It’s cold outside. It’s snowing and they talk about more snow. As I was cleaning snow and ice off my car on a recent subzero morning, all I could think about was a warm mid-summer Friday evening, smokers billowing, beverages flowing, laughter all around, and I vowed to myself that I wouldn’t complain one time next summer about being too hot…yeah right.

Here’s the second installation of the 3-part series on competitions. This one’s all about Friday night: characterized by intense packets of activity followed and extended durations of loafing, visiting, eating, and soaking up the BBQ experience. Friday is the fun part of competition BBQ. The timings below are my basic targets, other’s schedules may vary significantly, but then so does everyone’s BBQ.

11a – 1:00p – Arrival. The first thing I usually do is berate myself for not being earlier. Regardless of my arrival time, I always wish I was two hours earlier. As you arrive, you’ll seek out the organizer or a delegated check-in person. They’ll point you to your site and explain any other tidbits you should be aware of (water, restrooms etc). This person should also be able to inspect your meat. The meat inspection process is simple, they peek in, make sure everything is appropriately handled, and there has been no spicing or marinating etc. This task is best dealt with ASAP, just eliminate that stressor. Otherwise, you’re constantly looking over your shoulder for someone to look at the meat, silently letting your stress level build and build. Best to dismiss it as you arrive.

12:00-2:00 – Site Setup. Accomplished teams will give you one golden nugget of information, get yourself organized. Some are organized in large RVs, others in trailers, others, such as our team, are in a minivan. Knowing where things are, and an order of how things must progress will expedite the set-up process tremendously. We don’t have a punch list, but it wouldn’t hurt, especially for the first time Newbie. We’ve cut our set up time from 3.5 to 4 hours at the first contest to more like 1 to 1.5 hours by the end of the season. The objective of the competition is to prep, cook, and serve the best BBQ you can produce. The sooner you get to those tasks, the more enjoyable the entire event will be for your team. And the sooner your done with the first task of prepping, the sooner you’ll be visiting friends, eating dinner, and assuming that BBQer position of sitting down, propping your feet up, sipping on a beverage. The EZ-ups raise, the tables go up, the cookers get positioned, and the place begins resembling one of those images we’ve seen on TV, a BBQ contest. Adding to the authenticity, you’ll smell someone cooking some kind of BBQ already.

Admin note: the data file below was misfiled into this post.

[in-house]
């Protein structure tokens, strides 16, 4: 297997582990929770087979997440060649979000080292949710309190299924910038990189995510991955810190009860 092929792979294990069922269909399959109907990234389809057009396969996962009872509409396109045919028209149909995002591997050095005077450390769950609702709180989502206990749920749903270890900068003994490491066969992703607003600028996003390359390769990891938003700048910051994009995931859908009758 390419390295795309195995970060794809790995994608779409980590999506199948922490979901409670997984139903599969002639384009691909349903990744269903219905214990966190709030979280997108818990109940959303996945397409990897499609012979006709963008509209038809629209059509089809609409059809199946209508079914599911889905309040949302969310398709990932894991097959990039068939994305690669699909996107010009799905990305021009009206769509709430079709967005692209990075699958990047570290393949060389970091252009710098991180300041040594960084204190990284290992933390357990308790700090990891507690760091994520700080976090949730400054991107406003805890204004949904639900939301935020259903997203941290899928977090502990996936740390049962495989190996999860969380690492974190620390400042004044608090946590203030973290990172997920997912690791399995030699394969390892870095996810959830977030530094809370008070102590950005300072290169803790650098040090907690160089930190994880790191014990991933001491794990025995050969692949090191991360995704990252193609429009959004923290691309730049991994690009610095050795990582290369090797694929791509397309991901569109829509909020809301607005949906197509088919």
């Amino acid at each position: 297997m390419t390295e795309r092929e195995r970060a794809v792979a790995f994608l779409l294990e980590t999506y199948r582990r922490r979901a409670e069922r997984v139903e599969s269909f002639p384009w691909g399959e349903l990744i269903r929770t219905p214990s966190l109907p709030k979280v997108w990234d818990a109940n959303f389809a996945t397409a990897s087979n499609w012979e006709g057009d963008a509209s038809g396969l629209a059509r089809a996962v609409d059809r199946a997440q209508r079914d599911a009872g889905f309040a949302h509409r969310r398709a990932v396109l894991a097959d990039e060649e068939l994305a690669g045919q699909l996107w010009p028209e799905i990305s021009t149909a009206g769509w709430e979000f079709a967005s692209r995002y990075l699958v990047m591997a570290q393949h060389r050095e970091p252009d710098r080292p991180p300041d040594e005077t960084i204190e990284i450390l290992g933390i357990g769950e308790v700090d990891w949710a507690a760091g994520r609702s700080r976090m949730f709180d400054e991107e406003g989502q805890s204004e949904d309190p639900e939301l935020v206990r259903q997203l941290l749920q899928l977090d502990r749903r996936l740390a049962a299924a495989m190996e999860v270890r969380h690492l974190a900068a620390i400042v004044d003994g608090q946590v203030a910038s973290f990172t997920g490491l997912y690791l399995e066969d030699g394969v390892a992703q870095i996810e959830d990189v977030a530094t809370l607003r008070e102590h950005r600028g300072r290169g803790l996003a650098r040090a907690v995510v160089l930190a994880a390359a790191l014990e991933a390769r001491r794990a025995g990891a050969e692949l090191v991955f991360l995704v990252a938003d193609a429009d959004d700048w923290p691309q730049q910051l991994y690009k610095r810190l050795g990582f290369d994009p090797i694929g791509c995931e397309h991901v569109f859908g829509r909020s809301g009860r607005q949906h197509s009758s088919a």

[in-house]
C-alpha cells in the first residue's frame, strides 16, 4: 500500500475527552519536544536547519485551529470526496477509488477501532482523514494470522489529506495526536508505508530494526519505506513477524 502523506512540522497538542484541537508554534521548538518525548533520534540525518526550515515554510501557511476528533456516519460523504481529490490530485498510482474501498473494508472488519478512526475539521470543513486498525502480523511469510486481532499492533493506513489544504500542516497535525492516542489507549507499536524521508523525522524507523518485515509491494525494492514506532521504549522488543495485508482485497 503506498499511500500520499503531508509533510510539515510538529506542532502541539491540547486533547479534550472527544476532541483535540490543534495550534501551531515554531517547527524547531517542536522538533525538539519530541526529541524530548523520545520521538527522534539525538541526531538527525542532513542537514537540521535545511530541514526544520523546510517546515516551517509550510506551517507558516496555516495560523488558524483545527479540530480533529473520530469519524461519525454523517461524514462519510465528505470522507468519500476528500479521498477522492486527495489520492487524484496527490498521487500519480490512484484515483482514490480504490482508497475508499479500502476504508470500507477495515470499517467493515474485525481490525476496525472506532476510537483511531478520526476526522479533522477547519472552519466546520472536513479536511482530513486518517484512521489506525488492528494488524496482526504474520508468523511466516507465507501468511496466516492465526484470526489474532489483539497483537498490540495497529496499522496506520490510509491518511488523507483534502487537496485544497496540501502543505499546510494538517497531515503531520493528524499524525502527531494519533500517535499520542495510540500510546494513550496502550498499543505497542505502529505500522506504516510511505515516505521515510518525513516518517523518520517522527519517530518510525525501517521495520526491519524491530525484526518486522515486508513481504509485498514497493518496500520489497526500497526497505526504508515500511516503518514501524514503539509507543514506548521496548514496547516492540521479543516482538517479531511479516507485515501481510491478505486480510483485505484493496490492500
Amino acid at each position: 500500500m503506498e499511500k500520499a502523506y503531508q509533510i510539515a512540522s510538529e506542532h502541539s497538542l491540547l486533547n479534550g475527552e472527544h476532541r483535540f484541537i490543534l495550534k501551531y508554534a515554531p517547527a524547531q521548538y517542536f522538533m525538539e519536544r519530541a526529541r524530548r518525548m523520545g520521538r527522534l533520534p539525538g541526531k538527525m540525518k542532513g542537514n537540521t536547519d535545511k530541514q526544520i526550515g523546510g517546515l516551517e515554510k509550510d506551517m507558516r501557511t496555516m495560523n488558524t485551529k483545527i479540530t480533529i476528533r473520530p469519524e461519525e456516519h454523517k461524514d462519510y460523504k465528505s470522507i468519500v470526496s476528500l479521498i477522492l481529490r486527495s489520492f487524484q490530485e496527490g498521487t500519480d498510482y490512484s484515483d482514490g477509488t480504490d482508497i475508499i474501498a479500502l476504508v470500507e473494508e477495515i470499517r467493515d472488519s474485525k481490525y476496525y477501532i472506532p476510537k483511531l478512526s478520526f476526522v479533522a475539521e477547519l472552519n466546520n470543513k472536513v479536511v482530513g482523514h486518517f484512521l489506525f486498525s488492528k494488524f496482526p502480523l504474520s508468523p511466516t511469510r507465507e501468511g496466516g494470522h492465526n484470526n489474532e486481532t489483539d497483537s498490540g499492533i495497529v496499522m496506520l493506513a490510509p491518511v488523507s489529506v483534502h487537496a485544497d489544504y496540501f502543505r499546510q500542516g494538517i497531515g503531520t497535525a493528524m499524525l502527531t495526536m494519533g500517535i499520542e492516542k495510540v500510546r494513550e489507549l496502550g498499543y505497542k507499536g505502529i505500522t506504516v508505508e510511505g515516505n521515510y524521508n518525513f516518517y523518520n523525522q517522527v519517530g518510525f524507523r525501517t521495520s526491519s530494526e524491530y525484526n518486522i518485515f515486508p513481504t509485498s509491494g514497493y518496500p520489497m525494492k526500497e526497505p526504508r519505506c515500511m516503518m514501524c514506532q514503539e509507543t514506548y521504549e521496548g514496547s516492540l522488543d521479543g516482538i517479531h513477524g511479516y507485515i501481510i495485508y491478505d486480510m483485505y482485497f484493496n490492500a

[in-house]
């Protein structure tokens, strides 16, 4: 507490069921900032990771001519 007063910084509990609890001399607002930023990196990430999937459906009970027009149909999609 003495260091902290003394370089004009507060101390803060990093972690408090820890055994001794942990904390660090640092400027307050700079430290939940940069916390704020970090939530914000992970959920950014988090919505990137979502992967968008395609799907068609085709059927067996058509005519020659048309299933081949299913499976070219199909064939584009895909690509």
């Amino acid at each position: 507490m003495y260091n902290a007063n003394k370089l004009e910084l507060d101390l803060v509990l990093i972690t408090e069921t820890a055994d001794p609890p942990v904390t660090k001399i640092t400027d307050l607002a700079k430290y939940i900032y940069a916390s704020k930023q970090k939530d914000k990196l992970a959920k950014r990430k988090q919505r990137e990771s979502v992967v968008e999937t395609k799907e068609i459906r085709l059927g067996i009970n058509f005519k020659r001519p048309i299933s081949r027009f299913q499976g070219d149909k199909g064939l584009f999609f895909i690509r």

Go greet your neighbors. They will be around you for the next 24 hours and most important, you will finally meet folks that share your passion for BBQ. Family, friends, co-workers express interest in your passion, but few understand why we go through the efforts we do. You’ll finally come face to face with other folks who do understand. Like everything else BBQ, this feeling of camaraderie cultivates “low and slow”, developing its print in your mind as you meet more folks, cook more contests, and sit still in the night, hearing only the opening and closing of pit doors or lids. No it’s not a sudden initiation that’s over after one ceremony, but instead is an evolution defined by a series of events that have no clear ending. This journey starts by meeting your neighbors.

1:00 – 3:00 – Meat prep. This effort ranges from just rubbing or injecting to having to do all the trimming. Late last season, I followed the advice of veterans and did my trimming at home. Trimming meat in less then ideal conditions is a stressor that is easily eliminated. This gets back to the underestimated aspect of BBQ, you have to be able to relax. And the sooner you can get to relax mode, the better the whole event will be. This whole meat prep thing now takes us around 1.5 to 2 hours…and it includes visiting with teams, tracking down water, and heating water for washing. Although my biggest motivator may be my rule: I don’t allow myself any “adult beverage” until the meat is safely tucked back into the coolers. That rule doesn’t apply to the rest of the team.

With the meat prepped, rubbed, marinating, whatever, you’re able to finally crack that beverage, sit down, take a deep breath and relax. No work worries, no worries about meat suppliers, no shopping. So 3-4 hours after arrival, you find that first lull period.